It is important that the provider be aware of the reason for the necessity of developing a familiarity with hypertrophy. For practical purposes, we will focus on left ventricular hypertrophy in this discussion, because it is absolutely essential that this pattern be recognized.
The reason for the necessity to know the criteria for LVH is at least two-fold:
- It is an extremely common finding, therefore the provider must recognize it readily.
- The pattern of LVH will often distort the ECG waveshape such that it may mimic changes of an acute MI, old MI or Ischemia.
Therefore, as we progress to look for ischemia or acute/old MI, we must take into account whether the patient has evidence of LVH or not.
First, let us define hypertrophy as defined by Dorland’s Medical Dictionary:
Hypertrophy: The morbid enlargement or overgrowth of an organ or part due to an increase in size of its constituent cells.
The provider should be aware that a common cause of LVH is long-standing hypertension and primary cardiac disease such as valvular disease. Either of these would place a chronic work load on the left ventricle, and the ventricle will hypertrophy to compensate for the extra work load.
The question simplifies to “What do we see on the electrocardiogram if the patient has LVH?”. There are many different lists of criteria in the literature for the diagnosis of LVH but they all have two things in common:
- They are indeed quite specific: if LVH is present on the ECG, the patient most likely has the condition.
- They are not very sensitive: many people who actually have LVH, do not have ECGs which reveal it.
The meaning of item #1 and #2 above is that if a group of patients are known to have LVH, significant numbers of their ECGs will NOT show LVH by our electrocardiographic criteria. On the other hand, if the ECG meets the criteria of LVH, then the patient most likely will indeed have LVH (This could ultimately be proven by echocardiogram,cardiac cath, MRI or autopsy).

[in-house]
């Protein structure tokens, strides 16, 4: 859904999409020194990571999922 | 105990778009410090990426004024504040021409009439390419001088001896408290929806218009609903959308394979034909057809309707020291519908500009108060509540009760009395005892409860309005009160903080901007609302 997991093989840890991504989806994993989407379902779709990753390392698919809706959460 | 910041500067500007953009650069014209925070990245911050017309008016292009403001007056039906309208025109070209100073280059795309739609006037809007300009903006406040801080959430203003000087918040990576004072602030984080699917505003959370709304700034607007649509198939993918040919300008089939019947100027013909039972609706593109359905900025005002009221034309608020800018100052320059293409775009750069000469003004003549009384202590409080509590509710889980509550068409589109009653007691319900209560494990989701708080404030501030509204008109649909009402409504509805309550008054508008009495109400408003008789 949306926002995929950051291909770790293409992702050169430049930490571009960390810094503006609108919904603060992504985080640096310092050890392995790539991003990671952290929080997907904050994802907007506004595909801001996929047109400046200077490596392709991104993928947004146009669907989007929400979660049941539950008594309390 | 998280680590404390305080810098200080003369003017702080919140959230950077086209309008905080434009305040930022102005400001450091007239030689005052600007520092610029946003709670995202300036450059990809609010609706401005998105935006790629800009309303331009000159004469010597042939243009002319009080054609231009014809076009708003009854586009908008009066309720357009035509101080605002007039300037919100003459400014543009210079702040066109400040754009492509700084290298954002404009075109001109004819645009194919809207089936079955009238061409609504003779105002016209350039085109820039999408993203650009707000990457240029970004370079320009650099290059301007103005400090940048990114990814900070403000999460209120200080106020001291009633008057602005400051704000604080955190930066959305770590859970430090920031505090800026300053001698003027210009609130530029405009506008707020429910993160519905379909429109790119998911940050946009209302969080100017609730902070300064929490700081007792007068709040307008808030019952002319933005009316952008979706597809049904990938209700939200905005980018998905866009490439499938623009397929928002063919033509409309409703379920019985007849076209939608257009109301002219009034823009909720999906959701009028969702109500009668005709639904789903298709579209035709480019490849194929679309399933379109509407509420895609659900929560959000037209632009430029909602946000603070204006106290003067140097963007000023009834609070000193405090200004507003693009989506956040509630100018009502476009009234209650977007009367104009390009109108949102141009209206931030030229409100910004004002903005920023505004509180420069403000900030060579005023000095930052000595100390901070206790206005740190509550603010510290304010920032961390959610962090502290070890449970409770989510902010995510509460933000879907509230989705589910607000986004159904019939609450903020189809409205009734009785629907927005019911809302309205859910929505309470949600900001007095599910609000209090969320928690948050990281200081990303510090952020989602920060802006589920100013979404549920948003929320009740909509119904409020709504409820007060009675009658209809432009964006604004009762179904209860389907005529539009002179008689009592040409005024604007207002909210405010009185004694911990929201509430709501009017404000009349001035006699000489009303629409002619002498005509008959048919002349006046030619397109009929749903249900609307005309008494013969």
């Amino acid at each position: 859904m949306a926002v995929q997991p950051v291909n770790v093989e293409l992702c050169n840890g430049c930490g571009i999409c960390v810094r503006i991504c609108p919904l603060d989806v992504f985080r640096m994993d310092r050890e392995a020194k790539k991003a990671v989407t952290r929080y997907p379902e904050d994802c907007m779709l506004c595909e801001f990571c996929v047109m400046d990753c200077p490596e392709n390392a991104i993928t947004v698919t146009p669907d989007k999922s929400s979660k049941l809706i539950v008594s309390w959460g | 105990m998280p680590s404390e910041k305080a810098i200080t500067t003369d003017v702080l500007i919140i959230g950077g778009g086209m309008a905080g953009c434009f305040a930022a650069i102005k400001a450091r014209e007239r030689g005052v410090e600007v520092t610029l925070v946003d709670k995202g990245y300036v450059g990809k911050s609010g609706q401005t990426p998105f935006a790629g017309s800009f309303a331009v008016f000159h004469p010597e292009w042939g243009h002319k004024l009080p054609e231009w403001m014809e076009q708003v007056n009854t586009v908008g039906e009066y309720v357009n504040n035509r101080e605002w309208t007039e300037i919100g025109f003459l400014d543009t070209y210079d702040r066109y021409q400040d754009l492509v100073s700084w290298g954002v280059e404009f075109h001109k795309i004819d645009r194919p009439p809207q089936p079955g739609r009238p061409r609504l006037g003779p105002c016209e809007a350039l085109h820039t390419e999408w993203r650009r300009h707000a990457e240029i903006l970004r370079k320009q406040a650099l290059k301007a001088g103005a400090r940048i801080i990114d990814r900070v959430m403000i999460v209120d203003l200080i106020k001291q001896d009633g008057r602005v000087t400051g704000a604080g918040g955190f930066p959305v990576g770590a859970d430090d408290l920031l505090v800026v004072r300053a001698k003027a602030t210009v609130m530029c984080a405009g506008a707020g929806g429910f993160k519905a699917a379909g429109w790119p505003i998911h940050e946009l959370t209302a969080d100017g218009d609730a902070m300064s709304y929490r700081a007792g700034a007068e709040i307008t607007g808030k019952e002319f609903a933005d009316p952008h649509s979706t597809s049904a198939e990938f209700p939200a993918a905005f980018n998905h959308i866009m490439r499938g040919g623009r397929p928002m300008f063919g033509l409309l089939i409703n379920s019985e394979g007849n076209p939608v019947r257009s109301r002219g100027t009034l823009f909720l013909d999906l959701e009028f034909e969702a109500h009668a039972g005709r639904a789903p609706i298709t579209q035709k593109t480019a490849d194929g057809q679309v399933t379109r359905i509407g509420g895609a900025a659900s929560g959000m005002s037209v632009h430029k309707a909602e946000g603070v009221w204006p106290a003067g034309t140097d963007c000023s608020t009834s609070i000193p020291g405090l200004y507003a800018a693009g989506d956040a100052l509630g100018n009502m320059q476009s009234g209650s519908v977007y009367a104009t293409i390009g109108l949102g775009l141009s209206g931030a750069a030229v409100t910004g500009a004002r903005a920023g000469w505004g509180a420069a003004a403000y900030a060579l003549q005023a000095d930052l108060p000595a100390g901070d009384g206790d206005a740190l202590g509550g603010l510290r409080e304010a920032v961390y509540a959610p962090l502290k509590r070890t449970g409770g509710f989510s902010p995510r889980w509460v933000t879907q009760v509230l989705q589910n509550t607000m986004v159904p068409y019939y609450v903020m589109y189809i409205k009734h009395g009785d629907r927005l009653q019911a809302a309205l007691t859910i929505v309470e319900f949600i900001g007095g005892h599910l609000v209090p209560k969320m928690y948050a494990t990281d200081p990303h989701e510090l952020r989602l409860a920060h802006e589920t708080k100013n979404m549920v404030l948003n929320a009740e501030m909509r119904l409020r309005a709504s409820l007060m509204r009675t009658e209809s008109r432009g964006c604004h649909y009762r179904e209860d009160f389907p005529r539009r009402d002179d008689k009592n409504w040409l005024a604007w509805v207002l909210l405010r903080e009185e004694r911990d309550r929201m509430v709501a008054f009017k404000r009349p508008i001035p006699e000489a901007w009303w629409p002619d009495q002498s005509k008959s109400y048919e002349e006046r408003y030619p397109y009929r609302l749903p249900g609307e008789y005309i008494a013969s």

Since the left ventricle myocardium is thickened in LVH it seems logical to suspect that:
- The voltage amplitude contribution from the left ventricle would be larger than normal.
- QRS might be slightly prolonged.
- There might be a slight left axis shift.
By far the most significant factor of the above three is that of number “1”, i.e. the VOLTAGE is enlarged. The diagnosis is centered on analysis of leads that “look” at the left ventricle, i.e. leads V1, V2, V3, V4, V5, V6 and of course limb Leads I and avL (lateral and high lateral leads).
As a compromise to the multitude of listings for the criteria of LVH, we will agree to the following list:
- S (Max Voltage of Lead V1, V2, V3) + R (Max Voltage of Lead V4, V5, V6) > 35 mm
2. R voltage of Lead avL > 12 mm
3. R-wave voltage of S-wave voltage > 20 mm in any Limb Lead (I, II, III, avR, avL, avF)
4. R-wave voltage or S-wave voltage > 25 mm in any precordial lead (V1, V2, V3, V4, V5, V6)
NOTE: It is important that the student be aware that the QRS voltage varies with age. More specifically, the voltage is greater in the younger individual and will be smaller for the older individual. As an approximate rule of thumb, age 35 can be used as a cutoff point, i.e. if the patient is 35 years or older, the above four criteria are valid.
If the patient is younger than 35, the criteria are less reliable and in fact it is wise to avoid making the diagnosis of LVH if the patient is younger than 35 years. If the diagnosis is suggested by the elctrocardiogram then it should be qualified with such statements as follows: “The ECG meets voltage criteria for LVH bu may be normal for stated age.”
The point is, that the criteria of LVH depends on the age of the patient and if the patient is very young, the criteria are no longer valid.
It is also important that the provider be aware that the QRS voltage will be less if the patient has lung disease (i.e. COPD, emphysema,pneumoconiosis, silicosis).
Those variables which cause a modification of the voltages will clearly effect the sensitivity and specificity of the criteria of LVH.